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Sara Youngers has a unique position. In addition to working in litigation, Youngers also works on legal billing fee analyses. In other words, she may be auditing the time your law firm bills to its clients. In an exclusive Q&A, Youngers talks about her career, her duties, her future.
How long have you been a paralegal? Since April 2003, for approximately 7 years. Education? B.A. in Political Science from the University of California, Santa Barbara, and a Paralegal Certificate from University of San Diego, earned in April 2003.
What did you do prior to becoming a paralegal? I was a publication researcher in London and a program assistant for a non-profit organization.
Tell us about your job: I am a civil litigation paralegal. My general tasks including research, drafting discovery requests/responses, trial preparation, and work on legal billing fee analyses. The only time I work extra hours is during trial preparation. No travel is required since we are a small, single firm.
What’s the most interesting thing about your job/career? No two days are the same and I love that aspect! Right now, I am preparing for trial in state court, working on discovery in a federal case, and finalizing a legal fee audit report for a client. New things come up daily and the variety keeps it interesting and keeps me motivated!
How closely do you work with the attorneys? Very. The head of the litigation department and I have built up a wonderful billing audit practice and, in terms of civil litigation work as a whole, she is incredibly organized and brilliant. She trusts me and I trust her. We have a great rapport. The partners have designed it so work is not our life and it is refreshing. The firm shows a lot of respect for attorneys and staff and because of it, we are so much more productive. Sure, there are stressful days, but the whole staff feels valued by the partners.
What’s the most important thing you can tell paralegals about how to submit time? Whenever you type in a billing entry for a task, ask yourself “WHY?” you did what you did. I often see people say they “drafted letter” but there is no other information. To whom? Why?? The specifics will get you paid, but being vague will not.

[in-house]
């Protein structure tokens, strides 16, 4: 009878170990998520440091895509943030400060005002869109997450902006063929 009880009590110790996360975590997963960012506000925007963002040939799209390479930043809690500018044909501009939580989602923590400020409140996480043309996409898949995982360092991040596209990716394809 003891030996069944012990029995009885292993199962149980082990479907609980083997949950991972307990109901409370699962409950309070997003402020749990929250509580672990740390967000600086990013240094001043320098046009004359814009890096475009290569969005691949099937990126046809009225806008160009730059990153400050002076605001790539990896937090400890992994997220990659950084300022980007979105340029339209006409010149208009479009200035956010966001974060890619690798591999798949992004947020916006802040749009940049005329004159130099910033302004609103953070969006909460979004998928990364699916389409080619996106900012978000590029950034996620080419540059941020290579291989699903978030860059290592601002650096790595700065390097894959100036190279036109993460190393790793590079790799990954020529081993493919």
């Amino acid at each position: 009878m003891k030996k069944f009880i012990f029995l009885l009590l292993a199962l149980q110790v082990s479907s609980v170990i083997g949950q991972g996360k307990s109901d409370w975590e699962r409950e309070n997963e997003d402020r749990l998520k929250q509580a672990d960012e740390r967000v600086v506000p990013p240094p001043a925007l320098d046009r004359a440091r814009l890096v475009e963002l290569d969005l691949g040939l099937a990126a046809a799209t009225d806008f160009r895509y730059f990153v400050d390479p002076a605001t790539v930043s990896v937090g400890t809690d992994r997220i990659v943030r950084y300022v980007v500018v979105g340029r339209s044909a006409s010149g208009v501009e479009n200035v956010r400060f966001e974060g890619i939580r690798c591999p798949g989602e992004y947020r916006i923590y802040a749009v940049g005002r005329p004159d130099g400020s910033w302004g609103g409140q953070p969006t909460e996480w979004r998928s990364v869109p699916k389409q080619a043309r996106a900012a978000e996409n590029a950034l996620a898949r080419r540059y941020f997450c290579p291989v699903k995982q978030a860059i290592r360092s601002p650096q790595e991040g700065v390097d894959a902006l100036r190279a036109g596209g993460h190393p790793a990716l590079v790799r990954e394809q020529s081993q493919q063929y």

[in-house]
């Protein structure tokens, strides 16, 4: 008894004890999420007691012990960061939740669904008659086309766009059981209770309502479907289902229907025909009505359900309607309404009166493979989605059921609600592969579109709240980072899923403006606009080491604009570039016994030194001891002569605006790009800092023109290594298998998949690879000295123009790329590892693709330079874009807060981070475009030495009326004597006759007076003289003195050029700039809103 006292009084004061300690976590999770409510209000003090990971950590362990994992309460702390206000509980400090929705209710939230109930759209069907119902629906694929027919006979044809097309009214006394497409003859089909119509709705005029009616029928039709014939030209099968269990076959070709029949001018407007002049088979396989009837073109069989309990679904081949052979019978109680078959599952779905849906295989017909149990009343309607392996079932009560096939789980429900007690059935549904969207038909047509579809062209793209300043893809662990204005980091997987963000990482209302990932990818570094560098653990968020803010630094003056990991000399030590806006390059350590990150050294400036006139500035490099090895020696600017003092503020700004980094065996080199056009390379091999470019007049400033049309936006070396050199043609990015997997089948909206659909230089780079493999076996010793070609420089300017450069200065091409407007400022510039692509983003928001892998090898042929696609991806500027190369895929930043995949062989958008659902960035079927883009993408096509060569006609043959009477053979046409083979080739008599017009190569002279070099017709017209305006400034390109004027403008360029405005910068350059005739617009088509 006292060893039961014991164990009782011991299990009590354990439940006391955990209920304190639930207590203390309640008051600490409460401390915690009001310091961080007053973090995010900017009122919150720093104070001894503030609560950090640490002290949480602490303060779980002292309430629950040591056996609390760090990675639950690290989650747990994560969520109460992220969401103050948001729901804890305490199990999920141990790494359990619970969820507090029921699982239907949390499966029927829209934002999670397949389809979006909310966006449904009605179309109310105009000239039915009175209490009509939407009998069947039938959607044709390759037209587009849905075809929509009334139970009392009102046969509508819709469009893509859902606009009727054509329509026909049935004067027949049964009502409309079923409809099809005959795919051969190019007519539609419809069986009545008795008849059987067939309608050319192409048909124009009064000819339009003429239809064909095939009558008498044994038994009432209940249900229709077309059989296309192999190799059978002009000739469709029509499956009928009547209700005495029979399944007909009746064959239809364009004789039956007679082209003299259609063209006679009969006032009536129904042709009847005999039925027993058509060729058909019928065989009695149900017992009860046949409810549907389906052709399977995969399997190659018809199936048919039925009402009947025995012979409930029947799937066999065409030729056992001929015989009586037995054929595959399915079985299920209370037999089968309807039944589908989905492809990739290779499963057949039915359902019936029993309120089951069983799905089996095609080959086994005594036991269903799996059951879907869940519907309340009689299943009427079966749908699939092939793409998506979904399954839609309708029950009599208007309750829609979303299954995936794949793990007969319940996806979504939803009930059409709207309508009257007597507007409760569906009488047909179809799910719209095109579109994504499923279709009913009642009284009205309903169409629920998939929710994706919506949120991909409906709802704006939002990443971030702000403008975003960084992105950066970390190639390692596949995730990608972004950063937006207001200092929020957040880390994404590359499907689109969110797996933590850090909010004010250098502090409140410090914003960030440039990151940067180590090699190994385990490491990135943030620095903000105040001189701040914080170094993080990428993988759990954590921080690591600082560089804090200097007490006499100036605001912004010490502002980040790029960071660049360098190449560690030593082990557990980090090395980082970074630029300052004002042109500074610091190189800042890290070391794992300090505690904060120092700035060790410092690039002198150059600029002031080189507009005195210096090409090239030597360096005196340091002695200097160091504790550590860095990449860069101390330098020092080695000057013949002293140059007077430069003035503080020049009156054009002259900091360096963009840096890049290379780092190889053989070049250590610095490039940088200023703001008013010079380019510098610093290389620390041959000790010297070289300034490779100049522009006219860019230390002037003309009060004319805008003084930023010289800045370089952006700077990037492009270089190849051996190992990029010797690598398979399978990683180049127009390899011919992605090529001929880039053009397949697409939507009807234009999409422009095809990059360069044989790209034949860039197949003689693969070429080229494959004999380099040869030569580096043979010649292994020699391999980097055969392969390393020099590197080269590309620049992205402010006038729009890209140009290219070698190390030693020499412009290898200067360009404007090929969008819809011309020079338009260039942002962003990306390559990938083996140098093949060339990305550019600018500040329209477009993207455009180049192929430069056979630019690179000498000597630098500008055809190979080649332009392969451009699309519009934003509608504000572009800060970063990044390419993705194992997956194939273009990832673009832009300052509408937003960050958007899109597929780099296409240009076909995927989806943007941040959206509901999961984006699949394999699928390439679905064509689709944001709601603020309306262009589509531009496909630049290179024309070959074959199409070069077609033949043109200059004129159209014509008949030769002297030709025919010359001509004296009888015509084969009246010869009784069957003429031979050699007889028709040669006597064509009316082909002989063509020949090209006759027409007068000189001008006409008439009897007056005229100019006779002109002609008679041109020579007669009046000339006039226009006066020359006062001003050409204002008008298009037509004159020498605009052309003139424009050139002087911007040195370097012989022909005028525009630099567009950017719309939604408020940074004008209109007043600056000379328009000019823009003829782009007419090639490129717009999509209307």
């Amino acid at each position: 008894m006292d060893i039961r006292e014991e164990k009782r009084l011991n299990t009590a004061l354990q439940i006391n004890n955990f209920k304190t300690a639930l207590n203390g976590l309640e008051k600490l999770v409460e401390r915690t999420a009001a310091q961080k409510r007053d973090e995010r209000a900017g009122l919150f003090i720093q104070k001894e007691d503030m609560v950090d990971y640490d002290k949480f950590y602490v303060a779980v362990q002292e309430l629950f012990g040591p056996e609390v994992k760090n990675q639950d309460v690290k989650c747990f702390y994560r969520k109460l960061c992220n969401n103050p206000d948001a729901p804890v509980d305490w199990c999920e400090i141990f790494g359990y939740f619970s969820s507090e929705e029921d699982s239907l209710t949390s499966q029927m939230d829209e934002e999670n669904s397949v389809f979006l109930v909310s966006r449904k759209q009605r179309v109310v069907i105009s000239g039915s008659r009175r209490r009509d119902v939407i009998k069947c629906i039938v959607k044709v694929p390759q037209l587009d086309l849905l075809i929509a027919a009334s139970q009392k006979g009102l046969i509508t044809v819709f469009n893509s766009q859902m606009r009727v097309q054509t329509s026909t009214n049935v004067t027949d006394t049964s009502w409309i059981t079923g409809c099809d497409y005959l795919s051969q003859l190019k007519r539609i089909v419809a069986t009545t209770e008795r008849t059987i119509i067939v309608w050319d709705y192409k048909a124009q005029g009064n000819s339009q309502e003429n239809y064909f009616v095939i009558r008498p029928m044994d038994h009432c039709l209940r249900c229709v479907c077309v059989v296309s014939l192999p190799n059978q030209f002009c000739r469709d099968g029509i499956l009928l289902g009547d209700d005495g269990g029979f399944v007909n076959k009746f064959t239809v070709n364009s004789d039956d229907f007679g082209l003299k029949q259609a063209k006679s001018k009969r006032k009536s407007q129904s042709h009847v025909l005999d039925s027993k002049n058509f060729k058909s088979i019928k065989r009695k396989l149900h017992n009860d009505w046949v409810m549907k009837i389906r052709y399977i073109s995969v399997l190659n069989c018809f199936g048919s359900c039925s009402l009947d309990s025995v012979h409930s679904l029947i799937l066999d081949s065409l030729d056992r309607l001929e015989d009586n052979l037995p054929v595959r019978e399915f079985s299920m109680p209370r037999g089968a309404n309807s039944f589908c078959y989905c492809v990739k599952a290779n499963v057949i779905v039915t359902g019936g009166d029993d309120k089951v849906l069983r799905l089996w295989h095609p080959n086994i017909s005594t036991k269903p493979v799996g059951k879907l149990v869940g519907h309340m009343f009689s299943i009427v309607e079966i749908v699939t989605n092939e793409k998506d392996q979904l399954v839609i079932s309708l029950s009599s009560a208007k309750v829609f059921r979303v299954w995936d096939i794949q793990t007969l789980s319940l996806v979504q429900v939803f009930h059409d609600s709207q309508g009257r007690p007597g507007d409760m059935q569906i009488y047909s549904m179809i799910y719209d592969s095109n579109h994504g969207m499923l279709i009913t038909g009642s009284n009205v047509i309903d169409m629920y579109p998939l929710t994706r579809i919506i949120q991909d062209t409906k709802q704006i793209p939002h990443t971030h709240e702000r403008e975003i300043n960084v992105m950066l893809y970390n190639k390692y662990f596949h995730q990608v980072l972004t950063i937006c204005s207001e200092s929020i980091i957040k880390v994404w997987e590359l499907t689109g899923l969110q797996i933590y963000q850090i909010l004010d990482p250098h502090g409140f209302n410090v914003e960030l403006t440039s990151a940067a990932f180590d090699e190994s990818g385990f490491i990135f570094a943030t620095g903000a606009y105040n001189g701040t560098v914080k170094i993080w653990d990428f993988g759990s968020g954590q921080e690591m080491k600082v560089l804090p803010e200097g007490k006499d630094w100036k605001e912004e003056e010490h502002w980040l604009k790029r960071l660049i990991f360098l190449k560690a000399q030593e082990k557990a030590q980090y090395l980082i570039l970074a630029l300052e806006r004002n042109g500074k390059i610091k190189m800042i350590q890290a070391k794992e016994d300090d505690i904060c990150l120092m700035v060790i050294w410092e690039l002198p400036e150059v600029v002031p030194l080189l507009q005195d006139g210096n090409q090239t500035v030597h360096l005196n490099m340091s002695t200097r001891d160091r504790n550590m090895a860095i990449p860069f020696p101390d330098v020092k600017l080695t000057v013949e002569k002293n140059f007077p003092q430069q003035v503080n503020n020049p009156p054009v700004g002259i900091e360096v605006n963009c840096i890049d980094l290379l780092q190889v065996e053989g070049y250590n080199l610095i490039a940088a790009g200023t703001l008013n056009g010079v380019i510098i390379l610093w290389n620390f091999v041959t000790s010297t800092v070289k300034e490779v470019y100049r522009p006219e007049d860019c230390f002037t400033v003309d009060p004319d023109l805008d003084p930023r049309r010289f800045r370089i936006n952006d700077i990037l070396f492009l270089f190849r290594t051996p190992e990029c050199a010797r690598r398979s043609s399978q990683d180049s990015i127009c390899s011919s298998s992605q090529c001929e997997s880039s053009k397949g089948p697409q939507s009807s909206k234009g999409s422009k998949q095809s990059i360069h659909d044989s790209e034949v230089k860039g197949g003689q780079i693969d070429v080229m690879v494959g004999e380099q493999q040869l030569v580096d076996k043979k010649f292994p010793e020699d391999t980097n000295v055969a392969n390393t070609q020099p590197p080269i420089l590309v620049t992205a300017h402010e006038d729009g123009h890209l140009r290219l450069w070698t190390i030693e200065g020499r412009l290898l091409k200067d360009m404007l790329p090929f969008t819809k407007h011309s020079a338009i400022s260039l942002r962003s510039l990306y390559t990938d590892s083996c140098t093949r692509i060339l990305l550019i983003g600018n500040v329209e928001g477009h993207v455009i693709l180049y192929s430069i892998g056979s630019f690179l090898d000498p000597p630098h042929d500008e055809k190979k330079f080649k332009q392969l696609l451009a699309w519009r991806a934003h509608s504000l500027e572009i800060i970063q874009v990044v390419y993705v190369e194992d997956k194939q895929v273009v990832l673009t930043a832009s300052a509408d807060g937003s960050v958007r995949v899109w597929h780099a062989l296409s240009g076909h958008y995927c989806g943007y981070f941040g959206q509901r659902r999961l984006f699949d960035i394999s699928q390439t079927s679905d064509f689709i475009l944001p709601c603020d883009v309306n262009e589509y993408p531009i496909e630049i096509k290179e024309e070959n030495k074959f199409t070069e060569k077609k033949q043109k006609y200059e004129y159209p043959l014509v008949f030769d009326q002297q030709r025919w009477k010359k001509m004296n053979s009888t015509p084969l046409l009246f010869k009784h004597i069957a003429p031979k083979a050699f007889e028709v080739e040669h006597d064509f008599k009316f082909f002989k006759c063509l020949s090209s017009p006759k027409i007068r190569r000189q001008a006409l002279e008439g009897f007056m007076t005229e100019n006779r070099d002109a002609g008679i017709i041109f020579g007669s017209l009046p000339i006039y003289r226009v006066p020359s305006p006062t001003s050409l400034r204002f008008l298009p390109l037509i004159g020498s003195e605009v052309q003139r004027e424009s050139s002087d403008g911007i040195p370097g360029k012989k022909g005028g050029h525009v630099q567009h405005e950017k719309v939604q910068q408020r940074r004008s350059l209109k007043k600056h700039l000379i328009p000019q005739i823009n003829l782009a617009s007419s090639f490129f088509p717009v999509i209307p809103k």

How can paralegals do a better job of billing time? Work on it daily. It takes practice, so don’t expect to be a pro right off the bat. But if you consistently enter in your day’s work at the end of the day, then it becomes easier to do and you ensure that you have captured all of your time. If you are like most people and forget what you ate for breakfast, how would you ever remember what you did at work over a week?
What’s the biggest mistake paralegals make when billing time? Billing for clerical tasks. We are not secretaries, so do not bill like one; copying documents do not count.
Who makes a good paralegal? Anyone who is willing to adapt to whatever is thrown on their desk. Also, keep smiling and stay positive. I wholeheartedly believe that my nauseating level of optimism has been key in helping me move up the paralegal ladder fairly quickly.
Why should anyone stick with this career? There are different avenues to take. Three years into paralegaldom, I first heard of software called Concordance and it changed everything for me. Not only do I think it is fantastic for document management, but I became a Certified Concordance Software Trainer in August 2007 and have used it to start my own business of freelance work and software training. Whatever you learn in this profession, use it and see where it can you take you overall. I never would’ve predicted my path.
What do you do on your days off? Spend time with friends and family, including my dog, feeble attempts at cooking, swimming in the pool, and gardening the roses. Oh, and if there is a concert or dancing, I am there too. I love music!
Guilty pleasure: Reality T.V., especially Top Chef, Real Housewives of any city, and anything with Jillian Michaels.
Where do you hope to be in five years? Making freelance work and software consulting the bulk of my time. Oh…and the only way I will move out of San Diego is if it is somewhere in Europe.
Advice to other paralegals. To get ahead in this world, network. It’s how I got this current position. Also, adapt to the trends. In civil litigation, e-discovery has added a new layer and changed things to the traditional work. It will not go away, so do what you need to do to keep up. Trust your instincts. Ask too many questions. Always smile and stay positive. Remember to stay balanced because work is a small part of life that defines us.
Originally appeared on The Estrin Report blog.